Ausangate Traverse, Peru
45 Mi.(72 KM)
% Rideable (time)
While Out Riding
See Ruta de las Tres Cordilleras for a more recent version of this route.
If there’s a name synonymous with Peru, it’s Machu Picchu, the mega-ruins lost in a swathe of forest and a swirl of mist for half a millennium, until stumbled upon in 1911. Often overlooked but no less majestic is the region’s highest peak, Nevedo Ausangate, poking high above the clouds at a lofty 6372m (20905 ft), and just a century ride to the east. Both are steeped in Incan mythology. Machu Picchu is thought to have been an upmarket royal retreat, while the Incans considered snow-capped Ausangate a big-time Apu – a mountain spirit, and one of the holiest in the land.
Ausangate’s reputation precedes it amongst westerners too. It’s the headline attraction of the Willkanuta Mountains, an Andean sub range 130km south east of Cusco, and the hike that encircles this 6384m peak is considered on par with the very best of the Cordillera Blanca and the Huayhuash.
Given its short distance, the Ausangate Traverse can either be worked into a longer crossing between Peru and Bolivia, assuming you’re running a relatively lightweight setup. Or, it would make the perfect treat at the end of a week of trail riding and bikepacking in Cusco’s Sacred Valley.
Just don’t let its diminutive size lull you into a false sense of over confidence. This is a challenging undertaking, with a massive climb, two high passes to contend with, and its fair share of ‘hike a bikes’. It’s also subject to the vagaries of mountain weather at any time of the year. And, as ever in the Andes, bear in mind that you’ll need to be well acclimatised to tackle it safely.
Having ridden around Ausangate for a second time, as part of the Tres Cordilleras route, I’d strongly recommend riding the complete loop in an anti-clockwise direction, using its more recent gpx file. It’s well worth the toils!
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- Stunning, up close views of Nevado Ausangate and its towering wall of glaciers.
- Incredibly remote and scenic singletrack.
- Circumnavigating a series of turquoise, high altitude lakes.
- Sublime camping.
- Hanging out with fluffy, fuzz ball alpacas.
- Trekkers tackling this route do so between May and late September. Outside the height of the dry season, expect afternoon storms. This weather pattern will likely demand early starts and early campspots – though even if it’s clear, you’ll probably want to camp early to soak up those views! Carry food for 3 days just in case.
- Getting there from Cusco will require a long day of pavement riding, or a few hours on a bus. There are bus connections from Pitumarca and Tinki.
- There are two high passes to contend with: Arapa and Apuchata. In between, lies a series of stunning, turquoise lakes, like Jatun Cocha and Jatun Puka Cocha.
- Given that we had crossed the border from Bolivia, we rode from Pitumarca to Tinki – making for a particularly memorable descent from the first high pass down to the lakes. Considering the more gentle climb into the mountains, I’d say this is the better direction. But I expect it would be fun either way.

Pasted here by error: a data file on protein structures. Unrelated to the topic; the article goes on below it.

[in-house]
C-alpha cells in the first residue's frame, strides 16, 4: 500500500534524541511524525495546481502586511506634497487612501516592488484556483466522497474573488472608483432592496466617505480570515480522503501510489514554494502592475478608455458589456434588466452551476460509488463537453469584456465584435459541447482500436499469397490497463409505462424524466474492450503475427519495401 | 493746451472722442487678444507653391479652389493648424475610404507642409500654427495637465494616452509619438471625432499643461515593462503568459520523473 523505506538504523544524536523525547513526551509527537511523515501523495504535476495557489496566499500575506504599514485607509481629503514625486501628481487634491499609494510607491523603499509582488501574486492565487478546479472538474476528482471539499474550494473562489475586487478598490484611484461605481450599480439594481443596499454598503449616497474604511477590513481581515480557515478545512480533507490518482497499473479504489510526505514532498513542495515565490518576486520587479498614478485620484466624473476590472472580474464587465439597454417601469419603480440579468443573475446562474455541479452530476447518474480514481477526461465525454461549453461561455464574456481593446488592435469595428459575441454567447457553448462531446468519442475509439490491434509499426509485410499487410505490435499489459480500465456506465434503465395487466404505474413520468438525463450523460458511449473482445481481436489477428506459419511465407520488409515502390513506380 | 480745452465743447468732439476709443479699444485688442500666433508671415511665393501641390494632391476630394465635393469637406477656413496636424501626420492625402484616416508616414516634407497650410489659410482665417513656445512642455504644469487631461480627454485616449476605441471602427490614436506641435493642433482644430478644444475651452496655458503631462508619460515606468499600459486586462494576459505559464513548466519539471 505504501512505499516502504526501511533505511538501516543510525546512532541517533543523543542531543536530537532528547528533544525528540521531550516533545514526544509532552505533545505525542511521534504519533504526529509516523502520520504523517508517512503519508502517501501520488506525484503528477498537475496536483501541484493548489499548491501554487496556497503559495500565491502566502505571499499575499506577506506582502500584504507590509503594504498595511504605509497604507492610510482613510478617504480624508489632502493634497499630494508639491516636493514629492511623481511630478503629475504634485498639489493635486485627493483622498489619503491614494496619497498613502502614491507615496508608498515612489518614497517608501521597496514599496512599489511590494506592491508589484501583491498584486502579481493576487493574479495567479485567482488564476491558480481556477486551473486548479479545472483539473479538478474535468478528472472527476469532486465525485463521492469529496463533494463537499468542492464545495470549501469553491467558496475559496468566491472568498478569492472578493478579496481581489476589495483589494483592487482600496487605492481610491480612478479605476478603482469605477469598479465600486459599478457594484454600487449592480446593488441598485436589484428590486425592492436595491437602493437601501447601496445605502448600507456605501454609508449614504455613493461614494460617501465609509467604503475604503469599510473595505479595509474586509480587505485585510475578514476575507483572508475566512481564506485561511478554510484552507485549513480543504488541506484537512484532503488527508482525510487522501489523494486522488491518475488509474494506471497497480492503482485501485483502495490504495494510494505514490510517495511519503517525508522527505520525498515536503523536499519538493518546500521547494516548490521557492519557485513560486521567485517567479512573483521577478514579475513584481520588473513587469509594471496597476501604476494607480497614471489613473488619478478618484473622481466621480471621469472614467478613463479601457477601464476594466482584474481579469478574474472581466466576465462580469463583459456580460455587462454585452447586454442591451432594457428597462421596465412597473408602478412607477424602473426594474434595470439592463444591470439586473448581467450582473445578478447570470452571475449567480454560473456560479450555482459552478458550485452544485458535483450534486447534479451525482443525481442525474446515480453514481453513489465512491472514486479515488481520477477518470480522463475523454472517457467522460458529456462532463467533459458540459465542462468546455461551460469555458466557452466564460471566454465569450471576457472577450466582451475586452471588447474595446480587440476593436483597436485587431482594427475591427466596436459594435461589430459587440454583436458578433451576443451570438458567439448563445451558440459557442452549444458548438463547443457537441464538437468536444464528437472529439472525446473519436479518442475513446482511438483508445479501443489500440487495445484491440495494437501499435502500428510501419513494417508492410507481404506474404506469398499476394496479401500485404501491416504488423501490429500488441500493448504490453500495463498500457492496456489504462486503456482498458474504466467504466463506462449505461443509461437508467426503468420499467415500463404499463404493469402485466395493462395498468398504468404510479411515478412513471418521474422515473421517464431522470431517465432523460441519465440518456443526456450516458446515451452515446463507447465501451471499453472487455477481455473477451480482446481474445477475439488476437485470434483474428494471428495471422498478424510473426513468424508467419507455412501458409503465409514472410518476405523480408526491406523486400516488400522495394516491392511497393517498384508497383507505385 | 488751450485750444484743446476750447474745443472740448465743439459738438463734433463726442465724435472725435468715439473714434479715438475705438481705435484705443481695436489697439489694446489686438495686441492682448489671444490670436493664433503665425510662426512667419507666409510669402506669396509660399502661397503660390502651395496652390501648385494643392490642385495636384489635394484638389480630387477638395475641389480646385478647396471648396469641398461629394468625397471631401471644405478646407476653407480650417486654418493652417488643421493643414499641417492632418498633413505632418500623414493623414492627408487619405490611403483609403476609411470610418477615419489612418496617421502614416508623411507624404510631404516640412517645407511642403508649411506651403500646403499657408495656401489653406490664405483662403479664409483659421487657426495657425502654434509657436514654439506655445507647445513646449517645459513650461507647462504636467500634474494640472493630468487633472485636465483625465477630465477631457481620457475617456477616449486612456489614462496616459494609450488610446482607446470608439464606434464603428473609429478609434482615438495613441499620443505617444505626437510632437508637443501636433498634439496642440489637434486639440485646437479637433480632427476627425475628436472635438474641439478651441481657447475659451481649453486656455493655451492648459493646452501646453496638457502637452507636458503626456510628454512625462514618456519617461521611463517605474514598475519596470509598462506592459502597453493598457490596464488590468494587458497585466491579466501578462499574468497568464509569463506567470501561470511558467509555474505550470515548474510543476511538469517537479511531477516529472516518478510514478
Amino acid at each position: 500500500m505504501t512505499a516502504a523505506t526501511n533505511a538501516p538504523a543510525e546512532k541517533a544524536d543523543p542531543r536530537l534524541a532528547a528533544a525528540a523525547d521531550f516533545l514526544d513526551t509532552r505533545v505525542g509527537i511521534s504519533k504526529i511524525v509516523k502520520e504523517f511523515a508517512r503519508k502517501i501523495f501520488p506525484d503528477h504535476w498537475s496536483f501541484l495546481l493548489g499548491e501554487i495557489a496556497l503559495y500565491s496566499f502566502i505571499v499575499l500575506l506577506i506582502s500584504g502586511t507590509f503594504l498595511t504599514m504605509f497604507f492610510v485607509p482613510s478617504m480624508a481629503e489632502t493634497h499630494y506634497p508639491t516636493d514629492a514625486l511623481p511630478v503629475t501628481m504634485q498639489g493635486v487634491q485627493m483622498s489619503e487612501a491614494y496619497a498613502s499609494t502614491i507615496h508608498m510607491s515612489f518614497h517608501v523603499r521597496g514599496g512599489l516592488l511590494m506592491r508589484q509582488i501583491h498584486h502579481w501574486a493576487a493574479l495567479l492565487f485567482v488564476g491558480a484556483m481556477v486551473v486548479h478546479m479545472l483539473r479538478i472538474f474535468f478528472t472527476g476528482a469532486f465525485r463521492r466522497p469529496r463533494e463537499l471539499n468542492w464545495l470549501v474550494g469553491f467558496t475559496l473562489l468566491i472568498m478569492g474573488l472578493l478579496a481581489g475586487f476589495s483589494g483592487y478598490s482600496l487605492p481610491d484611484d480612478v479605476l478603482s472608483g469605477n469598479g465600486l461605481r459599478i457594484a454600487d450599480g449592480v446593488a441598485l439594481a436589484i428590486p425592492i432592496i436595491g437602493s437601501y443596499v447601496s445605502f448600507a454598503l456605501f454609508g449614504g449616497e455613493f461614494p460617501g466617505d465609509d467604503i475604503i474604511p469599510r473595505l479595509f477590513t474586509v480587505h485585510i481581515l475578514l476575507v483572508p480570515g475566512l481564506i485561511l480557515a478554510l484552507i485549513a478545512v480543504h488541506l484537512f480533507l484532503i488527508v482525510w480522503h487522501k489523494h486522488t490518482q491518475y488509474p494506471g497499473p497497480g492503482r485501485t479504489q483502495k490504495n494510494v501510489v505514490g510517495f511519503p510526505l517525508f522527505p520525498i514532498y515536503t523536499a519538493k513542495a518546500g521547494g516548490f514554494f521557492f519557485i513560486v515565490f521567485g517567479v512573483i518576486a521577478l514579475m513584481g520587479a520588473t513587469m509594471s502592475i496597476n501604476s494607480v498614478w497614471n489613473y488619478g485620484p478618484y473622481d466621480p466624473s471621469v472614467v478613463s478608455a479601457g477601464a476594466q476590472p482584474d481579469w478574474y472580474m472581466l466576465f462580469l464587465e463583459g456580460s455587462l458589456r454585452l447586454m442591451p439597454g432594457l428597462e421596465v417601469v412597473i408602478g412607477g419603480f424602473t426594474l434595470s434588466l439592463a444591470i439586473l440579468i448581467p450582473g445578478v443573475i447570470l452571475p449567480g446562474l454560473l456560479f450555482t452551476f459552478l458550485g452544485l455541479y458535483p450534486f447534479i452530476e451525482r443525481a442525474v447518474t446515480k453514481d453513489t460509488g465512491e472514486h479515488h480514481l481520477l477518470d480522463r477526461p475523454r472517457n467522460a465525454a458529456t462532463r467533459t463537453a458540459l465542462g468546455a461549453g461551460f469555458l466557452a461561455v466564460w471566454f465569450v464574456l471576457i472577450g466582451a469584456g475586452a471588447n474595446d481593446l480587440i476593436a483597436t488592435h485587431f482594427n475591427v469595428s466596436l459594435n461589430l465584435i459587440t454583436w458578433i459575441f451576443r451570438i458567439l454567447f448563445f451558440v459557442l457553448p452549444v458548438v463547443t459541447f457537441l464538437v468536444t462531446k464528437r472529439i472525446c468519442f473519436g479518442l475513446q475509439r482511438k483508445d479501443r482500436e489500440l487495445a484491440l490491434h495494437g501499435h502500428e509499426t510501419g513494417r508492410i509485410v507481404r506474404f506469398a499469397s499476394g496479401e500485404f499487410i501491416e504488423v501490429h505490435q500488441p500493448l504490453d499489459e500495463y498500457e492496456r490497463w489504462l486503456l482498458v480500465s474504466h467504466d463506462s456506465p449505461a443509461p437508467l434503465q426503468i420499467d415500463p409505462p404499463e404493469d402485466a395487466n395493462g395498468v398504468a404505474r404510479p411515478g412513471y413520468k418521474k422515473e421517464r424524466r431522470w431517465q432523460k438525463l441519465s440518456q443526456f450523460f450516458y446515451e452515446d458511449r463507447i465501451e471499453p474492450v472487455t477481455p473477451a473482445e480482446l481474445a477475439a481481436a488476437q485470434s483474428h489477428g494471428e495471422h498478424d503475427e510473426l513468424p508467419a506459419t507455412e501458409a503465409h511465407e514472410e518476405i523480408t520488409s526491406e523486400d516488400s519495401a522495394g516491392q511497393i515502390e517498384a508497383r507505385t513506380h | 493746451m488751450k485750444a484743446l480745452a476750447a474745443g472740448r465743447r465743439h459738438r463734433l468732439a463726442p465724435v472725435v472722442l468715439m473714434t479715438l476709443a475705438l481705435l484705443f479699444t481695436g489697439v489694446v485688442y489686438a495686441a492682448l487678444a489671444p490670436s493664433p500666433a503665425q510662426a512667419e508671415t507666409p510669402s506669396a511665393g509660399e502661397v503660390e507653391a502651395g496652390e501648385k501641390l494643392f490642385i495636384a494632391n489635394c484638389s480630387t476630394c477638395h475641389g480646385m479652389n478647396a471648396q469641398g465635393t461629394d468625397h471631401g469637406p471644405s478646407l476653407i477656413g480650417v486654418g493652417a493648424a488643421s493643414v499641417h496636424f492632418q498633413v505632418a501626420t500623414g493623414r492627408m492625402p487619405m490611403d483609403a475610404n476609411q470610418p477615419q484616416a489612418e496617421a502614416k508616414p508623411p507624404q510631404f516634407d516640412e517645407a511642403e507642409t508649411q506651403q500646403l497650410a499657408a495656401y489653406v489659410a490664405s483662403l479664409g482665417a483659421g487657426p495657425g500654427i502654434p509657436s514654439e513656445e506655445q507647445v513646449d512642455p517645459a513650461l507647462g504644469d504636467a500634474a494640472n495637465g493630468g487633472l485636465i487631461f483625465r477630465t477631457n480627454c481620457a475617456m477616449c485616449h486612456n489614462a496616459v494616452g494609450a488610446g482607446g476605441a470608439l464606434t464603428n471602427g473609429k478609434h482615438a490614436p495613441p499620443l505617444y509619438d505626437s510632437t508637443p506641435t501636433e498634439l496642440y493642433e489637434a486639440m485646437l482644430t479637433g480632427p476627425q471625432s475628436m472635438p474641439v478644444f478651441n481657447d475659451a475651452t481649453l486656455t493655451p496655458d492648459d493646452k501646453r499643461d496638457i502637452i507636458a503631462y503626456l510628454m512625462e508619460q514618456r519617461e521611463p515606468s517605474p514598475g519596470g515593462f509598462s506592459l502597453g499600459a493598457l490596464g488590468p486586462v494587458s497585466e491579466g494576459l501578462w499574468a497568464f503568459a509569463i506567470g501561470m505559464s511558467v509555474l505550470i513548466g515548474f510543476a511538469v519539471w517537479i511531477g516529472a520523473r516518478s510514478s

- Navigation can be a little awkward at times, as there’s a network of paths used by trekkers and alpaca herders, some of which make for better riding than others.
- There is a dirt road being built between Tinki and Upis, approx 15km.
- If you’re coming from Cusco, Ocongate makes a good base to spend the night, with plenty of accommodation options, places to eat, stores and a market. If you’re coming from Juliaca, Pitumarca has everything you’ll need.
- Although we didn’t have any issues ourselves, be especially vigilant with your gear, and don’t leave anything outside your tent, or in the porch. There have been numerous cases of theft.
- The ride reaches over 4900m (16100ft) in altitude, so make sure you are acclimatised.
- Culturally, the high pastures are inhabited by the Q’eros people, who trade alpacas and llamas with communities in the lower elevations. In fact, the relationship between land, man and animal that’s felt throughout Peru is especially strong here given Incan legend. It’s said that Ausangate’s daughter takes care of the llamas and alpacas of the world, and it’s from these lakes that they emerge to serve the Quechuan people. For this reason, Ausangate ensures they be treated with due care and respect.
- Camping opportunities abound – just be careful with your gear, as noted in Need to Know.
- Anywhere around the lakes, like Puma Cocha, would be especially scenic.
- We hunkered down behind a stone house in the tiny settlement of Ausangante to avoid a storm.
- There are hot springs at Upis (4450m), where many people trekkers pitch their tents.
- Stock up in Ocongate or Pitumarca – both have stores as well as cheap restaurants to carbo load before the ascent. Tinke, at the turnoff to the route, is also well served by cheap restaurants.
- Water is abundant throughout the ride.
- My original trip report, riding north, can be found here.
- I also wrote a feature about Ausangate and the surrounding region for the first issue of Cranked Mountain Bike magazine.
- Mike, who I rode with, tells his side of the tale here.
- And Paul Griffiths’ account, riding south, can be found here. Incidentally, Paul had his bike stolen en route, but thankfully managed to retrieve it!
- The guidebook Hiking and Biking in the Sacred Valley includes this route in its cycling chapter, though the details themselves are hazy, and even inaccurate at times. This said, it’s an excellent source of inspiration for mountain biking and bikepacking in the area.
- Thanks to the inimitable Kurt for the inspiration!
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